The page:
Year of Publication


Degree Name

Doctor of Philosophy (PhD)

Document Type

Doctoral Dissertation




Computer Science

First Advisor

Dr. Ruigang Yang


Quasi-articulated objects, such as human beings, are among the most commonly seen objects in our daily lives. Extensive research have been dedicated to 3D shape reconstruction and motion analysis for this type of objects for decades. A major motivation is their wide applications, such as in entertainment, surveillance and health care. Most of existing studies relied on one or more regular video cameras. In recent years, commodity depth sensors have become more and more widely available. The geometric measurements delivered by the depth sensors provide significantly valuable information for these tasks. In this dissertation, we propose three algorithms for monocular pose estimation and shape reconstruction of quasi-articulated objects using a single commodity depth sensor. These three algorithms achieve shape reconstruction with increasing levels of granularity and personalization. We then further develop a method for highly detailed shape reconstruction based on our pose estimation techniques.

Our first algorithm takes advantage of a motion database acquired with an active marker-based motion capture system. This method combines pose detection through nearest neighbor search with pose refinement via non-rigid point cloud registration. It is capable of accommodating different body sizes and achieves more than twice higher accuracy compared to a previous state of the art on a publicly available dataset.

The above algorithm performs frame by frame estimation and therefore is less prone to tracking failure. Nonetheless, it does not guarantee temporal consistent of the both the skeletal structure and the shape and could be problematic for some applications. To address this problem, we develop a real-time model-based approach for quasi-articulated pose and 3D shape estimation based on Iterative Closest Point (ICP) principal with several novel constraints that are critical for monocular scenario. In this algorithm, we further propose a novel method for automatic body size estimation that enables its capability to accommodate different subjects.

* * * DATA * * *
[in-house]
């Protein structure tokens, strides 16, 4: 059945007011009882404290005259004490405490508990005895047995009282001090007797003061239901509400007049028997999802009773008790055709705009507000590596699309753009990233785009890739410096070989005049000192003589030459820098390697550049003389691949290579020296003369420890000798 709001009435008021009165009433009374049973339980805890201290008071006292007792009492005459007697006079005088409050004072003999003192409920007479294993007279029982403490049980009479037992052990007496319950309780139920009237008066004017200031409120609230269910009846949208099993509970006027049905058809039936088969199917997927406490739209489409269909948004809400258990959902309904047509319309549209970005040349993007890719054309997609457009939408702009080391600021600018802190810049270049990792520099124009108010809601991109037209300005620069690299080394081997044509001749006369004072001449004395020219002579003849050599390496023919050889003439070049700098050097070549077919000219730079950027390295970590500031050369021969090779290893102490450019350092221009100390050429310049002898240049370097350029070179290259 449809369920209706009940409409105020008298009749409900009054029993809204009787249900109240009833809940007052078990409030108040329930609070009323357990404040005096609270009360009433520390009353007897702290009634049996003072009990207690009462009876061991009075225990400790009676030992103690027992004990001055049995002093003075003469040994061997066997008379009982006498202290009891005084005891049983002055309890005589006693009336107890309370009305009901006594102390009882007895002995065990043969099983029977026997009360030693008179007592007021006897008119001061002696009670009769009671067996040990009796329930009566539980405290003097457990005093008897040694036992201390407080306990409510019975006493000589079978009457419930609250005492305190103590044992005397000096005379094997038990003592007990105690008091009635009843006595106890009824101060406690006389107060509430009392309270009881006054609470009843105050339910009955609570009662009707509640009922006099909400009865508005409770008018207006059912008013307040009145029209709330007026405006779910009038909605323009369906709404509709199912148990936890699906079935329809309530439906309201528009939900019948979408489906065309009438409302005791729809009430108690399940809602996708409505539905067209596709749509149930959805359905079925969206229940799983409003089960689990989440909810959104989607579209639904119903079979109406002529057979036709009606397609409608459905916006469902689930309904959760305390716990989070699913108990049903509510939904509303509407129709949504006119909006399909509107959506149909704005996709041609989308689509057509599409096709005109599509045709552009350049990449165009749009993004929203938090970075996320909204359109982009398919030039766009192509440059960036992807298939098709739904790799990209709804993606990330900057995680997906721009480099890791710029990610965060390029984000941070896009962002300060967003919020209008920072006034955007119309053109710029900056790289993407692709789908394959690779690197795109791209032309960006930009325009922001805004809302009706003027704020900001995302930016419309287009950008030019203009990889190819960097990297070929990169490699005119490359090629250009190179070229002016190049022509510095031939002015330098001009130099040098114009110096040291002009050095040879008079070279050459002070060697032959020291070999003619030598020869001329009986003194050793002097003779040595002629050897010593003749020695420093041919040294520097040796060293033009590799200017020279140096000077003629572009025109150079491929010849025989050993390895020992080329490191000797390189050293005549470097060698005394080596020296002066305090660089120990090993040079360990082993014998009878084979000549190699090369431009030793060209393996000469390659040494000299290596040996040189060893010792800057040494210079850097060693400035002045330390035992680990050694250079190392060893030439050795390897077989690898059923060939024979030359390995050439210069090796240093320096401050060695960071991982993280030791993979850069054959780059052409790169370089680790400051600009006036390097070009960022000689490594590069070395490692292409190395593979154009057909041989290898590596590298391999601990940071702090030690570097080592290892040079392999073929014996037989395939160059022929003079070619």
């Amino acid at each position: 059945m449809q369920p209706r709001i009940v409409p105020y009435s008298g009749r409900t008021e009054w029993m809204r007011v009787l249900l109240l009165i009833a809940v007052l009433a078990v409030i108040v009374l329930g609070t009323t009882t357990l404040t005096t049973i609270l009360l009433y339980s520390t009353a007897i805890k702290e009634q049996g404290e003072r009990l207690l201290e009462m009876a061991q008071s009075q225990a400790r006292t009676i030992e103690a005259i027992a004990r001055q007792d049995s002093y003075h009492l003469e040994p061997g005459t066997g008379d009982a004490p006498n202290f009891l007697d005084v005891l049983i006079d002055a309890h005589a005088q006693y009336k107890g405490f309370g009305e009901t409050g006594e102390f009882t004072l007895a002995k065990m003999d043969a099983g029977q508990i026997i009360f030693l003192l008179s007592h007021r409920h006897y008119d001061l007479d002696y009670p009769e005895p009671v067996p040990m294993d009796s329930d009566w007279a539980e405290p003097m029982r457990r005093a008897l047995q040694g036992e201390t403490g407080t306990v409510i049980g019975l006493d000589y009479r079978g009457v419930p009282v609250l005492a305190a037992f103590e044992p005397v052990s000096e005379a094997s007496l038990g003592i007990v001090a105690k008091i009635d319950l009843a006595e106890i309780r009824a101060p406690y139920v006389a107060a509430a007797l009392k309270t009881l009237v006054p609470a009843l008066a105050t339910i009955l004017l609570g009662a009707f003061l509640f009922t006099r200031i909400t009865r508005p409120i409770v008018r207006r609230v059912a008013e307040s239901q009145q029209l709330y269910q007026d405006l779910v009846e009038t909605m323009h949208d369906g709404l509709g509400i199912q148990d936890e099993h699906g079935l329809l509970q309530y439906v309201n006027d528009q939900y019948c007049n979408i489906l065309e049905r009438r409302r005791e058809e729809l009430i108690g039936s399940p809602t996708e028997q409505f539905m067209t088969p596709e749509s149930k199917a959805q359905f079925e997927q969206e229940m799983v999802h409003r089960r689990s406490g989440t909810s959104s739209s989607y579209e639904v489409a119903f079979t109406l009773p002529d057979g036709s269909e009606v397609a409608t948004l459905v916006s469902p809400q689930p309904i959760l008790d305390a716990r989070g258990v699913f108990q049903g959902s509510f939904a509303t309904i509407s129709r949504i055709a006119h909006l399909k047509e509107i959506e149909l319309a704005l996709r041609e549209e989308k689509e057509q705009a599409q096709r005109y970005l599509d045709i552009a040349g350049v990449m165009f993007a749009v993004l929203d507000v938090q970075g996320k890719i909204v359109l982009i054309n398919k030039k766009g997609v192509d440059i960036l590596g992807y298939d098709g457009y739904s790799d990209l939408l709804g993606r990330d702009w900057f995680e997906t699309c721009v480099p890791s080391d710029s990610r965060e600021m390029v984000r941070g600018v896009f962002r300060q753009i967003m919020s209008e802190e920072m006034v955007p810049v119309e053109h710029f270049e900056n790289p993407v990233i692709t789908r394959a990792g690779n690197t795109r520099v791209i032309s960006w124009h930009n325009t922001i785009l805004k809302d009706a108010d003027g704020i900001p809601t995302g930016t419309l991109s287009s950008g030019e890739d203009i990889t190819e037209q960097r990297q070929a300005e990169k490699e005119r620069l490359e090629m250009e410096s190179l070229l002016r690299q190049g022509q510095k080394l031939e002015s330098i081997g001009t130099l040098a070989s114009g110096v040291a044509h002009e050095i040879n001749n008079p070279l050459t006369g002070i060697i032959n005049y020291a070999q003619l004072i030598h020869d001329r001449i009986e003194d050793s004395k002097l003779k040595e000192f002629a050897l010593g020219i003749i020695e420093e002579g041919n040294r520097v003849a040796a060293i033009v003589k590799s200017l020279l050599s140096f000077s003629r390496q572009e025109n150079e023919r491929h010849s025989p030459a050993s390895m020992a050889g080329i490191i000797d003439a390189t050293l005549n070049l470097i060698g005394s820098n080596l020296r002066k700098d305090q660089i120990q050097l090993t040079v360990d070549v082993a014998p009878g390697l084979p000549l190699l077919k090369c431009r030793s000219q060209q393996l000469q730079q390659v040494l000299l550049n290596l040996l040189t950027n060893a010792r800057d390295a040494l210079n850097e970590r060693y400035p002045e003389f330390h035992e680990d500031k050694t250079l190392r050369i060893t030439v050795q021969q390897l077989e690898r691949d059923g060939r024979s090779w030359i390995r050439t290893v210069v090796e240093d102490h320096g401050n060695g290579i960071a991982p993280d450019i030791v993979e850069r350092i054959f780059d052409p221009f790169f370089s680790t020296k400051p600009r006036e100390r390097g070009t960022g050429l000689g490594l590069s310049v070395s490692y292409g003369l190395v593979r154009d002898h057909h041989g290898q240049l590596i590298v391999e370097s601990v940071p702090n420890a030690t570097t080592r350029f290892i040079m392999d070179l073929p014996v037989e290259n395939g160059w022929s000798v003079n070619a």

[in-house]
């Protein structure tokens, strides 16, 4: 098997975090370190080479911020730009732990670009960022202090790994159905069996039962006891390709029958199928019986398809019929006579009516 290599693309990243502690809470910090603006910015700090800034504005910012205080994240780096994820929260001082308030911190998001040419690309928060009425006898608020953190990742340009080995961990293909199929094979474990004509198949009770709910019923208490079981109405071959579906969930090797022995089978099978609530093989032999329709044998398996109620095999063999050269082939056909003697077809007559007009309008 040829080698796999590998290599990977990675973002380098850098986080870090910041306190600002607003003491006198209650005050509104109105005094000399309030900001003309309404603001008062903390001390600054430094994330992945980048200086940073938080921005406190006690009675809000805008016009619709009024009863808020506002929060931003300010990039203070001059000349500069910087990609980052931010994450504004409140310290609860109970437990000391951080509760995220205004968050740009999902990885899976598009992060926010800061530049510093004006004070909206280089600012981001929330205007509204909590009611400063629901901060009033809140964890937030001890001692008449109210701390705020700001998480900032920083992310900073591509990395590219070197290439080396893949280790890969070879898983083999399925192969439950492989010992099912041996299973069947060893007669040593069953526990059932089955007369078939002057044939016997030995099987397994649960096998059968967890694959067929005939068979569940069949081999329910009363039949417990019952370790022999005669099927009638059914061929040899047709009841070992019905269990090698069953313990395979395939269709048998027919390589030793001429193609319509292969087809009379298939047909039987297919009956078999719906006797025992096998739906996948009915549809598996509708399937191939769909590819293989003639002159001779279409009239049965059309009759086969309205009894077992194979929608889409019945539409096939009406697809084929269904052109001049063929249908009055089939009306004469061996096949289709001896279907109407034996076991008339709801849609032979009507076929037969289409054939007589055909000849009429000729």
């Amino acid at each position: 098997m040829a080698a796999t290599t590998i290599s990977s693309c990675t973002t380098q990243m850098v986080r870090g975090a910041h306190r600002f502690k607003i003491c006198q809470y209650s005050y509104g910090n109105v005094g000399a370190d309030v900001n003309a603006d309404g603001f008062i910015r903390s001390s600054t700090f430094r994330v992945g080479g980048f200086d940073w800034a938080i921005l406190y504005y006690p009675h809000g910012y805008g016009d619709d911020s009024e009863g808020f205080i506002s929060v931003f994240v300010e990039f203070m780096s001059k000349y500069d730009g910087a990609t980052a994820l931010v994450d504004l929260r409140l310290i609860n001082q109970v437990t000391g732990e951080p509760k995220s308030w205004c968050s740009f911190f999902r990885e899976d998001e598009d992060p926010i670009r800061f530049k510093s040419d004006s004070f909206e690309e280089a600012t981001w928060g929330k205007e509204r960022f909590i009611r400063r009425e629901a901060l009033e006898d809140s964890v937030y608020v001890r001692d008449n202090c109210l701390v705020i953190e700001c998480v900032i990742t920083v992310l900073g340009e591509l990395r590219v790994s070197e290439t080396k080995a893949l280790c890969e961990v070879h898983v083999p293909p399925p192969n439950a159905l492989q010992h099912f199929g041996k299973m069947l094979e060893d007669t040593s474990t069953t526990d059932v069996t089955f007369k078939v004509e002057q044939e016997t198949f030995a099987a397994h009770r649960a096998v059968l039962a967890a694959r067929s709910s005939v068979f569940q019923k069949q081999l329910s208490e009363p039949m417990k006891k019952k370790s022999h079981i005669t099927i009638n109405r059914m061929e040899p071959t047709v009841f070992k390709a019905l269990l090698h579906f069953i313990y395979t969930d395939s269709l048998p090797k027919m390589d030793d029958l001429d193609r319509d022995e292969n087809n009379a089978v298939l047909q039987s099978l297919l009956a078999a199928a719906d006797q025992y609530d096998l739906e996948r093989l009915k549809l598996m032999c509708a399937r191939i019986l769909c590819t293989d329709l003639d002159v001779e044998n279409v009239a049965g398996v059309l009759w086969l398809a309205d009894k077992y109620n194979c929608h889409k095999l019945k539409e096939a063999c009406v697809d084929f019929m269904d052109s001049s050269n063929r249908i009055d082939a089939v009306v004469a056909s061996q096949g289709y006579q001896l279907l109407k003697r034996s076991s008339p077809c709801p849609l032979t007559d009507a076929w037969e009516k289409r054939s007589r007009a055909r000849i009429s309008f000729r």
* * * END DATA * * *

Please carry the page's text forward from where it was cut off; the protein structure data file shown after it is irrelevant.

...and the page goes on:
Due to the local search nature, the ICP-based method could be trapped to local minima in the case of some complex and fast motions. To address this issue, we explore the potential of using statistical model for soft point correspondences association. Towards this end, we propose a unified framework based on Gaussian Mixture Model for joint pose and shape estimation of quasi-articulated objects. This method achieves state-of-the-art performance on various publicly available datasets.

Based on our pose estimation techniques, we then develop a novel framework that achieves highly detailed shape reconstruction by only requiring the user to move naturally in front of a single depth sensor. Our experiments demonstrate reconstructed shapes with rich geometric details for various subjects with different apparels.

Last but not the least, we explore the applicability of our method on two real-world applications. First of all, we combine our ICP-base method with cloth simulation techniques for Virtual Try-on. Our system delivers the first promising 3D-based virtual clothing system. Secondly, we explore the possibility to extend our pose estimation algorithms to assist physical therapist to identify their patients’ movement dysfunctions that are related to injuries. Our preliminary experiments have demonstrated promising results by comparison with the gold standard active marker-based commercial system. Throughout the dissertation, we develop various state-of-the-art algorithms for pose estimation and shape reconstruction of quasi-articulated objects by leveraging the geometric information from depth sensors. We also demonstrate their great potentials for different real-world applications.